“Whenever I watch a team,” I replied, “to see how it is performing, I always end up watching the leader. Most times, the competency of the team reveals the competency of the leader.”

“Are you saying that the lack of performance of my team, is my fault?” Carole defended.

“No, I am saying, before the team can step up, it’s the leader who has to step up. Before the team can change, the leader has to change. The team you have right now, is the team you deserve. If you think your team should be more effective, you have to become more effective. Your team and their output is the product of your effectiveness as a manager.”

Sort of Restless

“I have been sort of restless,” Miguel started.

“Drop the sort of,” I clarified. “You are either restless or not restless, which is it?”

“I am restless.”

“About what?” I probed.

“I have been a supervisor, here, for three years, now. Things are running pretty smooth. At times, I am a little bored. Ready to tackle something bigger,” Miguel thought out loud.

“So, why haven’t you done anything about it?”

“Well, that would be, like asking for more work to do, a complicated project. Right now, I have it pretty easy, not a lot of risk.”

“Some people are satisfied, living with a problem,” I stared at Miguel, “rather than creating a solution that would require them to change.”

Responsibility, Accountability and Authority

Words mean things. One of the biggest problems with managerial practices and the concepts constructed to support them, is the lack of clarity. And whenever things are not clear, people make stuff up, like holacracy, self directed work groups, management by objective, results based performance.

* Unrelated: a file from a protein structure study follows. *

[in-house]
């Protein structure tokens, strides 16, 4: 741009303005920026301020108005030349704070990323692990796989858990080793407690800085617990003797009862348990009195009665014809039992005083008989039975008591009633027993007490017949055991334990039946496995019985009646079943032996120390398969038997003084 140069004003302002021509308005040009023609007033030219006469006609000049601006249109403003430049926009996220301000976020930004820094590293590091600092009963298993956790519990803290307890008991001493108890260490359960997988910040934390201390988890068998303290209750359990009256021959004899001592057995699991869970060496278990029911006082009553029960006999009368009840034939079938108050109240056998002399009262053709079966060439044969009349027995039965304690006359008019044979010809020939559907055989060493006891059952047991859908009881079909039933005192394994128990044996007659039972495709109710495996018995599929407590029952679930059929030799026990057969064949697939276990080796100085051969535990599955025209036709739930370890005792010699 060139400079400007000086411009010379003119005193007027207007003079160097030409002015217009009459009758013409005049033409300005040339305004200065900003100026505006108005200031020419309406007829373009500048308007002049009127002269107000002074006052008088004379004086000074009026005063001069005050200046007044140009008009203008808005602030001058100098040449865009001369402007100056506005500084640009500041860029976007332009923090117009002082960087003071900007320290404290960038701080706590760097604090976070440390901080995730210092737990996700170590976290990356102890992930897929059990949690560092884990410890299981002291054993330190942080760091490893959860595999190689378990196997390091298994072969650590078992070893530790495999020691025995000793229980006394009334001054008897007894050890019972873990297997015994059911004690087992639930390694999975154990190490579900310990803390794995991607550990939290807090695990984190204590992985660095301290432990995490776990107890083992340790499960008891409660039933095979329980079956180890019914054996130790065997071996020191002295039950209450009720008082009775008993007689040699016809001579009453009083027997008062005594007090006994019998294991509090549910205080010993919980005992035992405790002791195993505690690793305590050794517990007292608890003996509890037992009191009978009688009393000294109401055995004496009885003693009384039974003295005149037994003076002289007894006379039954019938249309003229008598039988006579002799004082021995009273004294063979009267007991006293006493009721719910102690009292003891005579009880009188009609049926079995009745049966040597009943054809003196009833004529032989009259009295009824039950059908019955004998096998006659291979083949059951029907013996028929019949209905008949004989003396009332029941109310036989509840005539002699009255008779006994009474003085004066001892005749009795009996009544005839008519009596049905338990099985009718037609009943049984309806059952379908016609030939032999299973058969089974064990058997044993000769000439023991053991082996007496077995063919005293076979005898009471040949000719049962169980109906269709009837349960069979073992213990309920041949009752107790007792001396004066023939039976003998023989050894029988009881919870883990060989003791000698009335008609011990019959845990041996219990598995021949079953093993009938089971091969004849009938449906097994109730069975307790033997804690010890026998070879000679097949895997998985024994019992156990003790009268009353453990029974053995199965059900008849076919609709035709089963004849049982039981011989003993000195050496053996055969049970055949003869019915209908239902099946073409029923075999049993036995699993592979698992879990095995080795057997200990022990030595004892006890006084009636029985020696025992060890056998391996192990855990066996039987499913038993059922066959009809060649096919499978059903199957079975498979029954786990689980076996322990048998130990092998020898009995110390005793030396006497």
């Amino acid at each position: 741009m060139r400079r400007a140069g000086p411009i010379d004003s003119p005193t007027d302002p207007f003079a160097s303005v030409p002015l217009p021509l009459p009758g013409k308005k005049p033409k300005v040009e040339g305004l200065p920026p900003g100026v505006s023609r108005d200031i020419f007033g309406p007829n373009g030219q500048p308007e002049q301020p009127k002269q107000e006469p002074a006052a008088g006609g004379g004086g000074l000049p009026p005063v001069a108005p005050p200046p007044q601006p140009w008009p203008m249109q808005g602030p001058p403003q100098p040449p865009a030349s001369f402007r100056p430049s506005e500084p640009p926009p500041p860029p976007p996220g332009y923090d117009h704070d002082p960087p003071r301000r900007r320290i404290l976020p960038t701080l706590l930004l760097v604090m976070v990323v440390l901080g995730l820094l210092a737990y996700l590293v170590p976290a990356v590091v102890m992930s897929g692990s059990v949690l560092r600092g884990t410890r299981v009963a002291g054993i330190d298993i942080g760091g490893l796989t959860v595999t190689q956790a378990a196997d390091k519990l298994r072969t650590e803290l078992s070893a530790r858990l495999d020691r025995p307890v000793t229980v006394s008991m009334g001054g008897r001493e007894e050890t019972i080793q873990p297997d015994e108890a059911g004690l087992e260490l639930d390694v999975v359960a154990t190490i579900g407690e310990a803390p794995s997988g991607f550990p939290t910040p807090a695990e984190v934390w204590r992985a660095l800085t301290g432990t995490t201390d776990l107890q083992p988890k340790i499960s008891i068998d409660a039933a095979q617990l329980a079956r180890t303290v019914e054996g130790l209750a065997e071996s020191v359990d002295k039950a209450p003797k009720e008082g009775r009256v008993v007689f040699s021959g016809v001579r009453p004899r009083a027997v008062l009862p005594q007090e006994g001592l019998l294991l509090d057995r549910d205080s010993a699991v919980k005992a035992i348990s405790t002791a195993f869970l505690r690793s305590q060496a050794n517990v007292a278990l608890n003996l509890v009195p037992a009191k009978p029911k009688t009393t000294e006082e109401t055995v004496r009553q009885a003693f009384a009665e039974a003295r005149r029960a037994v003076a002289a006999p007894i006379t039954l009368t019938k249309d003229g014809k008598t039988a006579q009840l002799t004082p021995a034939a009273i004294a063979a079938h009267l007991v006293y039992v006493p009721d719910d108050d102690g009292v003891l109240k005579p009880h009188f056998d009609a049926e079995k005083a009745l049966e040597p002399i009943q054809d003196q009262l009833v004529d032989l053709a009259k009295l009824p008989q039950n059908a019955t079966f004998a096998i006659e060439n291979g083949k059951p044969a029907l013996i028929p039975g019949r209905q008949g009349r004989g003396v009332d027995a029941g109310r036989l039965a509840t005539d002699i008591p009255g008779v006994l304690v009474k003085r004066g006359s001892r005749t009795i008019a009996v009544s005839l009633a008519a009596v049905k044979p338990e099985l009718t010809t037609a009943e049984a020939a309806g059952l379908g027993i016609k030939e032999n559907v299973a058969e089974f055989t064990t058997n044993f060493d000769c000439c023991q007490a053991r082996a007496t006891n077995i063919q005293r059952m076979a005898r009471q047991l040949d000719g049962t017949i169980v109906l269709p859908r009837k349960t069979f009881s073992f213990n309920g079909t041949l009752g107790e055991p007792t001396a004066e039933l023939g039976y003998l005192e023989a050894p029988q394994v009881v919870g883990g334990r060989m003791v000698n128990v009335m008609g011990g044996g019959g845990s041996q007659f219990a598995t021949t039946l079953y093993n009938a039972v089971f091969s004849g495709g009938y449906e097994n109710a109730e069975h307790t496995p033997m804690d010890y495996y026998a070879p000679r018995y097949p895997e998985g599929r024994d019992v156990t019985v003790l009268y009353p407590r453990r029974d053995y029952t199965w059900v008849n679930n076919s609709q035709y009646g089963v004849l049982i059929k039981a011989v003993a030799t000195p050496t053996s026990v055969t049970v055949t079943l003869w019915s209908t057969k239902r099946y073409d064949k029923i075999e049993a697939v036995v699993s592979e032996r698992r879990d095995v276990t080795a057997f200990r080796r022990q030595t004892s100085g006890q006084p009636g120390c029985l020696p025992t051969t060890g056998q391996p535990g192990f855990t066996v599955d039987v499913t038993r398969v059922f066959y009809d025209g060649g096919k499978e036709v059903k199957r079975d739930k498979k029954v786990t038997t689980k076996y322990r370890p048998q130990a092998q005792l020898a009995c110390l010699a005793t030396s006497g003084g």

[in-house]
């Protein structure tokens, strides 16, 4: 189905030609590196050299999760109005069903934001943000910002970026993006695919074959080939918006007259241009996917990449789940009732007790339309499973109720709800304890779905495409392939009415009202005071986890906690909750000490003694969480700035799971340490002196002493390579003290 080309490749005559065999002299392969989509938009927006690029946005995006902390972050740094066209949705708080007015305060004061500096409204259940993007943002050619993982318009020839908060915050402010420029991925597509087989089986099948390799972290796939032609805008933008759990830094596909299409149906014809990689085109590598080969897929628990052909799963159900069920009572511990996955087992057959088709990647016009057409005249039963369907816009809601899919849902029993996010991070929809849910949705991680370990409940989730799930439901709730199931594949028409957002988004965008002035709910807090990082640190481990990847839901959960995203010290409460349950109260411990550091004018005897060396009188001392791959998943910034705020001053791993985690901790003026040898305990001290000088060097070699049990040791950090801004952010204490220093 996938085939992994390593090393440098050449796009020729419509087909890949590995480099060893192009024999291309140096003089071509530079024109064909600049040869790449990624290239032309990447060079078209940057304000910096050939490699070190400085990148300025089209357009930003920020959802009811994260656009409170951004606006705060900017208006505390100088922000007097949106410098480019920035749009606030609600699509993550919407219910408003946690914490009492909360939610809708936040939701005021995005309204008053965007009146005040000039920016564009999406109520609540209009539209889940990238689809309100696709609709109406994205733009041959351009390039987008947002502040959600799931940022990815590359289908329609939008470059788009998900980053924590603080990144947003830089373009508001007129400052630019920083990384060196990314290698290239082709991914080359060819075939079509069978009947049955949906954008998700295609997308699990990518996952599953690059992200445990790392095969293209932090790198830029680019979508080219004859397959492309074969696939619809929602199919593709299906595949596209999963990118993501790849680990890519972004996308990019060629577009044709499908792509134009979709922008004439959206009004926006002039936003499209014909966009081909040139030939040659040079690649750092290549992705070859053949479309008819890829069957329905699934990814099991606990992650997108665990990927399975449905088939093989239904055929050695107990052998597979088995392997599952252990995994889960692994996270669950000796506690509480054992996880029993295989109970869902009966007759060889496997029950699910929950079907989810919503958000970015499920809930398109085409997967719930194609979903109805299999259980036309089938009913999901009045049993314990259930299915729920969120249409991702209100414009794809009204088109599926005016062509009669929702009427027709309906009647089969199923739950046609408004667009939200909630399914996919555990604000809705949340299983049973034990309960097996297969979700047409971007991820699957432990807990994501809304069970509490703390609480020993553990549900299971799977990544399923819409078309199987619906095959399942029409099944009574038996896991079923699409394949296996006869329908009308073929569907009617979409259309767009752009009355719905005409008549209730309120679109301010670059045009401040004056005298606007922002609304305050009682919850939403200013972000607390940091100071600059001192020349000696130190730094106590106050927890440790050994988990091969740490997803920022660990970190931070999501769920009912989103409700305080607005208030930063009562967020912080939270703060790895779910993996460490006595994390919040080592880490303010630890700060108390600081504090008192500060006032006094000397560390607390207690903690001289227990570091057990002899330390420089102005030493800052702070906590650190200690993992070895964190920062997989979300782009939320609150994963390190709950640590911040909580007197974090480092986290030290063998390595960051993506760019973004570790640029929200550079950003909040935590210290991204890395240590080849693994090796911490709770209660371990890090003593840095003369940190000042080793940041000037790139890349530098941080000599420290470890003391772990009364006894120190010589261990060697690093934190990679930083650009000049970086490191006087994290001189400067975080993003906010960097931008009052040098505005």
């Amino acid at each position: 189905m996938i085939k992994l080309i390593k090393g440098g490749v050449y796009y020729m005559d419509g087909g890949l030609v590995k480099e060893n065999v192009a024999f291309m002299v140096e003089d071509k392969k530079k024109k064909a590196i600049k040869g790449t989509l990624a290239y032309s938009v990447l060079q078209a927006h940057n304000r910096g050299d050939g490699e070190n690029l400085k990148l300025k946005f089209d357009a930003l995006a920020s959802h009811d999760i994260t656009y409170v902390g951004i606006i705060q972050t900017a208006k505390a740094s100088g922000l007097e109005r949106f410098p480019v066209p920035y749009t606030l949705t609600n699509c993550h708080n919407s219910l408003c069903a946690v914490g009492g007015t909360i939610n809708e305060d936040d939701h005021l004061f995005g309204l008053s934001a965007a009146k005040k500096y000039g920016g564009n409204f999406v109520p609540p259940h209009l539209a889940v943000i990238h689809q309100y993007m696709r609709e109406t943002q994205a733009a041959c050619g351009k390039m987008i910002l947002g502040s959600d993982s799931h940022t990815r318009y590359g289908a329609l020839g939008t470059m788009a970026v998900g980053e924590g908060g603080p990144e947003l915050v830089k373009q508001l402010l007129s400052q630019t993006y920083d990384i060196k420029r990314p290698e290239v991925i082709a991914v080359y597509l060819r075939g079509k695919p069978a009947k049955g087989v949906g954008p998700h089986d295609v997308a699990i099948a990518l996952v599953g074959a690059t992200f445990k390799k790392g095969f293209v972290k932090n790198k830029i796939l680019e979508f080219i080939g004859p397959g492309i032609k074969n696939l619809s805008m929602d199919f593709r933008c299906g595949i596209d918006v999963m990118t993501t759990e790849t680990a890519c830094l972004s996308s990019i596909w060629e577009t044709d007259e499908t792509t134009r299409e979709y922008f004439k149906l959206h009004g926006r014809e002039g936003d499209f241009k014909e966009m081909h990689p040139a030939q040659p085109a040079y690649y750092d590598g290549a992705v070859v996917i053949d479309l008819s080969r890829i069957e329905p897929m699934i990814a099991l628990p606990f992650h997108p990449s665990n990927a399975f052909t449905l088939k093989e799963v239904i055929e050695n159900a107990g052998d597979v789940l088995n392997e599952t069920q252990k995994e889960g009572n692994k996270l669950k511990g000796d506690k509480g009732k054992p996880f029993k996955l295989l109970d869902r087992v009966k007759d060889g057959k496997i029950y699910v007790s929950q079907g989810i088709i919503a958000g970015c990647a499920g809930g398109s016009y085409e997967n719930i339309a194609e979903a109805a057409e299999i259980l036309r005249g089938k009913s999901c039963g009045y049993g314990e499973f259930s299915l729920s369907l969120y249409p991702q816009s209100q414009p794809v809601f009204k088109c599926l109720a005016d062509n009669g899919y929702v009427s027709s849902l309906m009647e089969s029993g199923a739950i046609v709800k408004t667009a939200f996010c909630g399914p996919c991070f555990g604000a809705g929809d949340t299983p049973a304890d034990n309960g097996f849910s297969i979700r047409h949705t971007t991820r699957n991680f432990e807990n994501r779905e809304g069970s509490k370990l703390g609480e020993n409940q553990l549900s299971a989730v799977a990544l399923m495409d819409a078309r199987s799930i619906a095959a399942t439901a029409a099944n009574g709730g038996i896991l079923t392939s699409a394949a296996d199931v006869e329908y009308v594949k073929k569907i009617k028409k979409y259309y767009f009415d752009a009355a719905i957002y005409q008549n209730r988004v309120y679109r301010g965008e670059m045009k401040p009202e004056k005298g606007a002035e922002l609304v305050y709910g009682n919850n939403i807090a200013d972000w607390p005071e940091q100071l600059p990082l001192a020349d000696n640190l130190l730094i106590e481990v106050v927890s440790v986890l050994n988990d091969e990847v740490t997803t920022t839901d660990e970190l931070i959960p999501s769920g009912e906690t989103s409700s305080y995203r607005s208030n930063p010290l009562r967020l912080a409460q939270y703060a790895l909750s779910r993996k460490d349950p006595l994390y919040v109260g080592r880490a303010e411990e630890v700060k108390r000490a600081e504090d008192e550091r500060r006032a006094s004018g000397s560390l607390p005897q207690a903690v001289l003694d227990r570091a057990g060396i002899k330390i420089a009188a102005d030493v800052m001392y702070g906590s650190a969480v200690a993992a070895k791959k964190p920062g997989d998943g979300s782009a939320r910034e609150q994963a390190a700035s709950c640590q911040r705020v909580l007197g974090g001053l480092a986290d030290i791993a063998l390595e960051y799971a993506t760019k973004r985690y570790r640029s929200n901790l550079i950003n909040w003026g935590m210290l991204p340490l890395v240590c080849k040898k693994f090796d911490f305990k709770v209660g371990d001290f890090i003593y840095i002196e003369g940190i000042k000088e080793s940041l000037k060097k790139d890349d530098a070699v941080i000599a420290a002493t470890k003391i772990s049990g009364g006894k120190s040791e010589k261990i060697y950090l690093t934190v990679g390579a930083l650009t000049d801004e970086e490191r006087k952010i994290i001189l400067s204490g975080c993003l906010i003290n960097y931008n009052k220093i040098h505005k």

My thanks to Nick Forrest and his book How Dare You Manage, to bring some clarity to three words, responsibility, accountability and authority.

You see, you may think you have a communication problem, but you more likely have an accountability and authority problem. You may think you are observing a personality conflict, but you more likely have an accountability and authority problem.

Accountability, or an accountability is a contract between a manager and team member related to an agreed upon output. An accountability is a contracted output.

Responsibility is a feeling of obligation, created and maintained within an individual to perform or take action. It is a feeling generally connected to a contracted output (accountability). Responsibility that is NOT connected to an accountability can be a recipe for disaster, because noble action may be taken without regard for a defined objective.

Authority is a limit. Authority is a limit, within which an individual has the freedom to use their discretionary judgment to make decisions (even the wrong decision) and control resources to reach a defined objective (goal, task assignment).

Whenever I see some management fad, like holacracy, emerge, it is likely because these three words have never been accurately defined. And in that void, people make stuff up. And sometimes, that stuff is nonsense. And sometimes, the nonsense can lead us astray, waste resources and in the end, destroy the organization that we were trying to build in the first place.

Are There Limits to Creativity?

“I think we need to create a circle,” Russell explained.

“What’s a circle?” I asked.

“I was reading about this new management thing called holacracy. It’s a group of people in the company who get together to solve a problem,” he replied.

“Why do you call it a circle, rather than a project team?” I wanted to know.

“A project team is too limiting. It stifles thought. This circle would be free to think in brand new ways, without limits,” Russell smiled at his new idea.